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Opening a Pandora’s box: The uneasy mix of music services and politics

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July 1, 2013: A screen displays the name of music streaming company Pandora on the floor of the New York Stock Exchange shortly after the start of trading in New York. (reuters)

Is no place safe from politics?

I spend lots of time visiting opinion sites, newspaper sites, magazine sites and blogs, trafficking in all manner of political reporting, analysis, commentary, bloviation and snark.

But sometimes I just want to take a break and listen to music.

So it was with a sense of consternation that I learned that Pandora is plunging deeper into the politics business.

Pandora, which lets you create channels based on artists you like (I also enjoy Spotify), would seem to be all about the music.

But now its owners are opening a Pandora’s box, and inside is a steady stream of political ads.

The Wall Street Journal says Pandora users are targeted based on their musical tastes. Which I find seriously creepy.

“Pandora users who listen to country music more often live in Republican areas, while fans of jazz, reggae and electronic music are more commonly found in counties favoring Democrats, the company said. R&B listeners lean slightly to Democrats and Gospel and New Age listeners lean slightly to Republicans, Pandora said. Classic rockers like Bruce Springsteen and Hip Hop artists are harder to classify; they count fans in both parties.”

So even Pandora is stumped if you like Bruce, despite the fact that he backs Democrats and made a song mocking Chris Christie? As the Journal says, “some of the analysis seems simplistic.”

The music service was already betting on your political predilections based on Zip code. Last fall, Pandora began steering advertisers to people who listen to salsa and live in heavily Hispanic districts.

And yet the idea of being judged by which artists you like still sounds Big Brother-ish to me.

I get that free services like Pandora (which charges only for an ad-free premium model) need to generate revenue. Facebook has been doing the same sort of monitoring. Every company needs a business model to survive.

But good golly Miss Molly, this hits a jarring note.

Vanity Fair kills Gwyneth story

After months of chatter about a major Vanity Fair piece on Gwyneth Paltrow, the magazine has decided to pull the plug.

And the explanation by Editor Graydon Carter is as fascinating as the spiked story might have been.

The dustup began when the Hollywood actress decided she didn’t want to be “done” by the magazine, and urged her pals not to cooperate: “Vanity Fair is threatening to put me on the cover of their magazine without my participation,” she said. “I recommend you all never do this magazine again.”

This, says Carter, is when “things just went haywire. The New York Times inflated the story into a Vanity Fair-vs.-Hollywood slugfest. Magazines and Web sites tried both to anticipate what we had in our story and to best us. Web sites wrote of an ‘epic’ Gwyneth Paltrow ‘takedown’ that would retail all manner of misbehavior.”

When the story, by veteran contributing editor Vanessa Grigoriadis came in, it “was just what had been assigned—a reasoned, reported essay on the hate/love-fest that encircles Gwyneth Paltrow.”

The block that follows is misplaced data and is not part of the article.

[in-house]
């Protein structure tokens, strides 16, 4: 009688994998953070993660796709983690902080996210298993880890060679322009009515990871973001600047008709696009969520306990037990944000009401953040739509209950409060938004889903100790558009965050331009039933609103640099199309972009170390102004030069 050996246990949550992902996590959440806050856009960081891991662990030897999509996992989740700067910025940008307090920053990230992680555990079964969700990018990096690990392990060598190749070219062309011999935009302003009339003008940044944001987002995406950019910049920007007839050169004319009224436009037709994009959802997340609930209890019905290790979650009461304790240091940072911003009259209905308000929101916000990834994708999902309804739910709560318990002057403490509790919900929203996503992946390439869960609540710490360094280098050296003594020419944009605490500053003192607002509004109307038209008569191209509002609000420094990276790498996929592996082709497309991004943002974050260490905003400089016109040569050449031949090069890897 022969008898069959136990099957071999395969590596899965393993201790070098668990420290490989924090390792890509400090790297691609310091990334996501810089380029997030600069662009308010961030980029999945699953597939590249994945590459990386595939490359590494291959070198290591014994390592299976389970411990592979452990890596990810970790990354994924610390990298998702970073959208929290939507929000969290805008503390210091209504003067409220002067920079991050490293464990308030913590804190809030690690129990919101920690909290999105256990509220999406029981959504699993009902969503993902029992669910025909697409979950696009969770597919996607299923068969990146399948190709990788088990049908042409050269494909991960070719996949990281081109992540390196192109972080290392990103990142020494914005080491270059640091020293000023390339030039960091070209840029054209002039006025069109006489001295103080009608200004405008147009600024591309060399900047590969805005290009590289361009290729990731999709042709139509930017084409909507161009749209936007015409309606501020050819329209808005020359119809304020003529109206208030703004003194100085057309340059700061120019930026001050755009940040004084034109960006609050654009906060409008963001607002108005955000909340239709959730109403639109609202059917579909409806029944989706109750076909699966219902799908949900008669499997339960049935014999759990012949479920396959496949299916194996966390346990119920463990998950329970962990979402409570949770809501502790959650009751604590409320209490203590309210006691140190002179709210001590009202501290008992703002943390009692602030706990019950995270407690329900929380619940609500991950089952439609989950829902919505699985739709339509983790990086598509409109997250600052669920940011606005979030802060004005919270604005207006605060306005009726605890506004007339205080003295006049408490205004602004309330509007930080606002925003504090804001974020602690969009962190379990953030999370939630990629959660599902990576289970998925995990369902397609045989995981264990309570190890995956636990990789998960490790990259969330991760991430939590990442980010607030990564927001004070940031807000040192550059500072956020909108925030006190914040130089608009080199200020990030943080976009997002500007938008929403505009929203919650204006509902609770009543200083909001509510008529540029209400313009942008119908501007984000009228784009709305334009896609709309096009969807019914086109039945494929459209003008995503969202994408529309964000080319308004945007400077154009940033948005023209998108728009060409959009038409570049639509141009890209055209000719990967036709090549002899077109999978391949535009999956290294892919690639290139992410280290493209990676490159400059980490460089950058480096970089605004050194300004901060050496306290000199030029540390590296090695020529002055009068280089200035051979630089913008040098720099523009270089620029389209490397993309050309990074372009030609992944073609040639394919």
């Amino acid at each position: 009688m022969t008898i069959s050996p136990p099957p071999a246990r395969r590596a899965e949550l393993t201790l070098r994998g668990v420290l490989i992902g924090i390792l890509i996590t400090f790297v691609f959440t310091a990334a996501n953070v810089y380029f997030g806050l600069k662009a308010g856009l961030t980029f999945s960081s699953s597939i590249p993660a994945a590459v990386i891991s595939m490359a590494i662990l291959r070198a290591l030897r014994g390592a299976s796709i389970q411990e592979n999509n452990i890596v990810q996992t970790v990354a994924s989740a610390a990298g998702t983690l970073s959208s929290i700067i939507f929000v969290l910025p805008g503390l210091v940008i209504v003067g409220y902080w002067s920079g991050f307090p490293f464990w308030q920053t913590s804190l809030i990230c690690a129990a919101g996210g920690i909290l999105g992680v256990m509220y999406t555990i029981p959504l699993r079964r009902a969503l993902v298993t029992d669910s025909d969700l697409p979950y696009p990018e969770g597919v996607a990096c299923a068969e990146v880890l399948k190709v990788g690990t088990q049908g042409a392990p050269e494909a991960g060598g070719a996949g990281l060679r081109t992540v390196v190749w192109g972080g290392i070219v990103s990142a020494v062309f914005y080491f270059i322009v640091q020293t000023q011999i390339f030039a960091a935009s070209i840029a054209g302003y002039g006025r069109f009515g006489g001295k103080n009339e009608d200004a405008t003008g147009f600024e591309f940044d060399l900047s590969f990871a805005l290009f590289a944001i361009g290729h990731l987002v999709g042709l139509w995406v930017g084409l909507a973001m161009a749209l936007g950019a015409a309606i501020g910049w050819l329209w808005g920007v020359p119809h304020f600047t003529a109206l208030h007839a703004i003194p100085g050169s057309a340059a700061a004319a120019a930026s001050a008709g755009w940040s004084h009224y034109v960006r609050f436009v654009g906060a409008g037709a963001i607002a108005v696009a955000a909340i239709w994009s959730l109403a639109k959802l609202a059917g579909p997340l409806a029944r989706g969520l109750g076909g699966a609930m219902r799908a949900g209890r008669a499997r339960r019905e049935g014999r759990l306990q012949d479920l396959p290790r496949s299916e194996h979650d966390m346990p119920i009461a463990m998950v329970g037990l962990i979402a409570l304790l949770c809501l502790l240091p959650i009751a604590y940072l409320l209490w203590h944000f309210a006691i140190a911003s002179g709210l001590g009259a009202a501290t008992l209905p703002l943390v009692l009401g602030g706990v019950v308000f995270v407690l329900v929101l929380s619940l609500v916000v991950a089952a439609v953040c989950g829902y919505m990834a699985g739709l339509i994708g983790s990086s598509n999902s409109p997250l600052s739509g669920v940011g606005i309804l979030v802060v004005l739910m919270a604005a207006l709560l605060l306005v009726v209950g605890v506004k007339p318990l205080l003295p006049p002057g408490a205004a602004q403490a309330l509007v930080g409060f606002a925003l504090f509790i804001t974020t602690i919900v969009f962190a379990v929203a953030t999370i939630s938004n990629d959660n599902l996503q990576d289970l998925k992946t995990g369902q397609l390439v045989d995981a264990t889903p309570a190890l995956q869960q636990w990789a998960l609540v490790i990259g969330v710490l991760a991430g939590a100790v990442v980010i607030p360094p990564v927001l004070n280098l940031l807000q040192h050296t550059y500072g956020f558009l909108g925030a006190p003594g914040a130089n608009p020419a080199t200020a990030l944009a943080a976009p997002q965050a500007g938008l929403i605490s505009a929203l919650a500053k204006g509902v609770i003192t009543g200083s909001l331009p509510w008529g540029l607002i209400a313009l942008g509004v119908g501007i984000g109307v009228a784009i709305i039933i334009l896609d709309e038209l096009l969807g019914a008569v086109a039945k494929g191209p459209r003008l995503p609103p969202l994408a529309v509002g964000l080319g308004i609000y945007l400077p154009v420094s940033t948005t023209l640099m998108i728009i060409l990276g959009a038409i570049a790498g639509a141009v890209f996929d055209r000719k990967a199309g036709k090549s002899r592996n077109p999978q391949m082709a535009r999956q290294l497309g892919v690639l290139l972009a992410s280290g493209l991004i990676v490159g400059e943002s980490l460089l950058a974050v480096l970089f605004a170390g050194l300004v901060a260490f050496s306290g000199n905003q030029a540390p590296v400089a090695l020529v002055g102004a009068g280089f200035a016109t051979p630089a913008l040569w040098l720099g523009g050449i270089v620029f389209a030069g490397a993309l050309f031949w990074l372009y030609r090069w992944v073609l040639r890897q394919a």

So what was the problem? Carter, who’s had Paltrow over to his house for dinner, got what turned into a 20-minute call from her. She asked his advice about winning over her detractors.

And so, “the Gwyneth Paltrow saga had clearly just gotten away from us. My instinct was to continue to let it sit until people had forgotten about it, or at least until expectations had diminished. The fact is the Gwyneth Paltrow story, the one we ordered up, as delightfully written as it was, is not the one the anti-Gwynethites expect. That it has generated more mail and attention than many of the biggest stories we’ve ever published only makes the situation more complicated. The thing of it is, we really don’t publish ‘epic,’ out-of-the-blue ‘takedowns’ of individual public figures, unless they are in heated conflict with another public figure or unless their positions and their actions have a grievous effect on the lives of others. We’ll save our gunpowder for bigger stories. And so, sorry as we are to disappoint all those many people out there, for the time being we’ll leave it to another publication to roll out the ‘epic bombshells’ surrounding Gwyneth Paltrow.”

First, kudos to Carter for publishing such a detailed explanation. But consider what he’s saying: not that the piece is badly flawed, but that he can’t run it because all the media chatter has built up expectations for a bigger and more negative piece.

Now imagine if this was happening in the political realm, rather than in entertainment. The magazine is profiling a senator who refuses to cooperate. There is lots of media gossip about the piece. The senator, who knows the magazine’s editor socially, calls him, and the piece is killed. Wouldn’t there be an uproar?

Carter runs a great magazine, but this sure makes Hollywood seem like a cozy place.

Howard Kurtz is a Fox News analyst and the host of "MediaBuzz" (Sundays 11 a.m. and 5 p.m. ET). He is the author of five books and is based in Washington. Follow him at @HowardKurtz. Click here for more information on Howard Kurtz.